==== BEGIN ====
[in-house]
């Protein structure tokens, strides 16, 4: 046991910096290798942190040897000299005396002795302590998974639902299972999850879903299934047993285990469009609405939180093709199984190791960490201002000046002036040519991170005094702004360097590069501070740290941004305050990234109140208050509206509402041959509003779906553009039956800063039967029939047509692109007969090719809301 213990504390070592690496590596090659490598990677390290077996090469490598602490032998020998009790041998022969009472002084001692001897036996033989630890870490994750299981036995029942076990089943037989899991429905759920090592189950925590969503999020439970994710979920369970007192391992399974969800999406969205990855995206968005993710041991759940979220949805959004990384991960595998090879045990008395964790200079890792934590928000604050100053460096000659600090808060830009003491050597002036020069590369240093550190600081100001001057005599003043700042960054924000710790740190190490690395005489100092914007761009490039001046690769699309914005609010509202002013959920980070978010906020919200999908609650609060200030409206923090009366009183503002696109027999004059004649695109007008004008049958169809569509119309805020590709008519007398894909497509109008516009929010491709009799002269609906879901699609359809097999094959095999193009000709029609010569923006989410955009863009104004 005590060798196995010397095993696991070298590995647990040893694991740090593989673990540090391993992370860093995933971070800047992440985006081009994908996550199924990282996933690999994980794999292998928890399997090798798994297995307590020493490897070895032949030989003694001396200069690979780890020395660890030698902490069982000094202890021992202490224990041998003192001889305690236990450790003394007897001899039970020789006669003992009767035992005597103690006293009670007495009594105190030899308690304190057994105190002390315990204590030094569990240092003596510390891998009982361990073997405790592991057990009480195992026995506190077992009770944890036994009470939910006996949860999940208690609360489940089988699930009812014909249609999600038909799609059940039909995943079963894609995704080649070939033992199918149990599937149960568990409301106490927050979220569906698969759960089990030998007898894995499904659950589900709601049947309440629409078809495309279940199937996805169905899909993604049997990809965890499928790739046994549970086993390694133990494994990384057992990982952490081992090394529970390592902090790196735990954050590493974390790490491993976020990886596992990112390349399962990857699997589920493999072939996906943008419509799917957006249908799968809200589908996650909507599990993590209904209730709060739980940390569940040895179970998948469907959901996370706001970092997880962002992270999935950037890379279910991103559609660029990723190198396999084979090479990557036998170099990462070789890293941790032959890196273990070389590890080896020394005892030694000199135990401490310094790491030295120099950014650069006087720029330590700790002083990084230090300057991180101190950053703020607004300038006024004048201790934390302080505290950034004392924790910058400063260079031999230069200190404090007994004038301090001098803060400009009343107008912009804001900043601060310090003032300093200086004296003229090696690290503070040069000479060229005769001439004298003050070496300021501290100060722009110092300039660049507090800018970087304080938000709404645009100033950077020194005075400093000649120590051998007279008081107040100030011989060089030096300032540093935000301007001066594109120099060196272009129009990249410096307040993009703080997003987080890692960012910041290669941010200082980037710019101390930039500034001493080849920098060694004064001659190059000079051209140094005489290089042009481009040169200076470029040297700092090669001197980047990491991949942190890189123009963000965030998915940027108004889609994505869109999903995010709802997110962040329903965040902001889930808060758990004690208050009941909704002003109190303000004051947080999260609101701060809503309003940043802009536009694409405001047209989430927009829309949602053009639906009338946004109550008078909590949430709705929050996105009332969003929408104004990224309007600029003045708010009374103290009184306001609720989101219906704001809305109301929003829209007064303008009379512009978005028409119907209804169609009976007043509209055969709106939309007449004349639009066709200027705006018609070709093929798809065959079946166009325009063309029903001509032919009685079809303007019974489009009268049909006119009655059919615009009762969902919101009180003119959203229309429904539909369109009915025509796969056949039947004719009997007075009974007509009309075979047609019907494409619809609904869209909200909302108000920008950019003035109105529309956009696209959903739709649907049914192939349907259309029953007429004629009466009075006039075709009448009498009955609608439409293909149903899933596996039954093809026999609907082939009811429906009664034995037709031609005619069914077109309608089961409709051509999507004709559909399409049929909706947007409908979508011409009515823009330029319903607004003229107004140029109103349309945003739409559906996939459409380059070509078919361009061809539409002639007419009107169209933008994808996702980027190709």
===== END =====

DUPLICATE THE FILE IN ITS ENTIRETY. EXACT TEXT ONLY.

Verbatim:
[in-house]
């Protein structure tokens, strides 16, 4: 046991910096290798942190040897000299005396002795302590998974639902299972999850879903299934047993285990469009609405939180093709199984190791960490201002000046002036040519991170005094702004360097590069501070740290941004305050990234109140208050509206509402041959509003779906553009039956800063039967029939047509692109007969090719809301 213990504390070592690496590596090659490598990677390290077996090469490598602490032998020998009790041998022969009472002084001692001897036996033989630890870490994750299981036995029942076990089943037989899991429905759920090592189950925590969503999020439970994710979920369970007192391992399974969800999406969205990855995206968005993710041991759940979220949805959004990384991960595998090879045990008395964790200079890792934590928000604050100053460096000659600090808060830009003491050597002036020069590369240093550190600081100001001057005599003043700042960054924000710790740190190490690395005489100092914007761009490039001046690769699309914005609010509202002013959920980070978010906020919200999908609650609060200030409206923090009366009183503002696109027999004059004649695109007008004008049958169809569509119309805020590709008519007398894909497509109008516009929010491709009799002269609906879901699609359809097999094959095999193009000709029609010569923006989410955009863009104004 005590060798196995010397095993696991070298590995647990040893694991740090593989673990540090391993992370860093995933971070800047992440985006081009994908996550199924990282996933690999994980794999292998928890399997090798798994297995307590020493490897070895032949030989003694001396200069690979780890020395660890030698902490069982000094202890021992202490224990041998003192001889305690236990450790003394007897001899039970020789006669003992009767035992005597103690006293009670007495009594105190030899308690304190057994105190002390315990204590030094569990240092003596510390891998009982361990073997405790592991057990009480195992026995506190077992009770944890036994009470939910006996949860999940208690609360489940089988699930009812014909249609999600038909799609059940039909995943079963894609995704080649070939033992199918149990599937149960568990409301106490927050979220569906698969759960089990030998007898894995499904659950589900709601049947309440629409078809495309279940199937996805169905899909993604049997990809965890499928790739046994549970086993390694133990494994990384057992990982952490081992090394529970390592902090790196735990954050590493974390790490491993976020990886596992990112390349399962990857699997589920493999072939996906943008419509799917957006249908799968809200589908996650909507599990993590209904209730709060739980940390569940040895179970998948469907959901996370706001970092997880962002992270999935950037890379279910991103559609660029990723190198396999084979090479990557036998170099990462070789890293941790032959890196273990070389590890080896020394005892030694000199135990401490310094790491030295120099950014650069006087720029330590700790002083990084230090300057991180101190950053703020607004300038006024004048201790934390302080505290950034004392924790910058400063260079031999230069200190404090007994004038301090001098803060400009009343107008912009804001900043601060310090003032300093200086004296003229090696690290503070040069000479060229005769001439004298003050070496300021501290100060722009110092300039660049507090800018970087304080938000709404645009100033950077020194005075400093000649120590051998007279008081107040100030011989060089030096300032540093935000301007001066594109120099060196272009129009990249410096307040993009703080997003987080890692960012910041290669941010200082980037710019101390930039500034001493080849920098060694004064001659190059000079051209140094005489290089042009481009040169200076470029040297700092090669001197980047990491991949942190890189123009963000965030998915940027108004889609994505869109999903995010709802997110962040329903965040902001889930808060758990004690208050009941909704002003109190303000004051947080999260609101701060809503309003940043802009536009694409405001047209989430927009829309949602053009639906009338946004109550008078909590949430709705929050996105009332969003929408104004990224309007600029003045708010009374103290009184306001609720989101219906704001809305109301929003829209007064303008009379512009978005028409119907209804169609009976007043509209055969709106939309007449004349639009066709200027705006018609070709093929798809065959079946166009325009063309029903001509032919009685079809303007019974489009009268049909006119009655059919615009009762969902919101009180003119959203229309429904539909369109009915025509796969056949039947004719009997007075009974007509009309075979047609019907494409619809609904869209909200909302108000920008950019003035109105529309956009696209959903739709649907049914192939349907259309029953007429004629009466009075006039075709009448009498009955609608439409293909149903899933596996039954093809026999609907082939009811429906009664034995037709031609005619069914077109309608089961409709051509999507004709559909399409049929909706947007409908979508011409009515823009330029319903607004003229107004140029109103349309945003739409559906996939459409380059070509078919361009061809539409002639007419009107169209933008994808996702980027190709």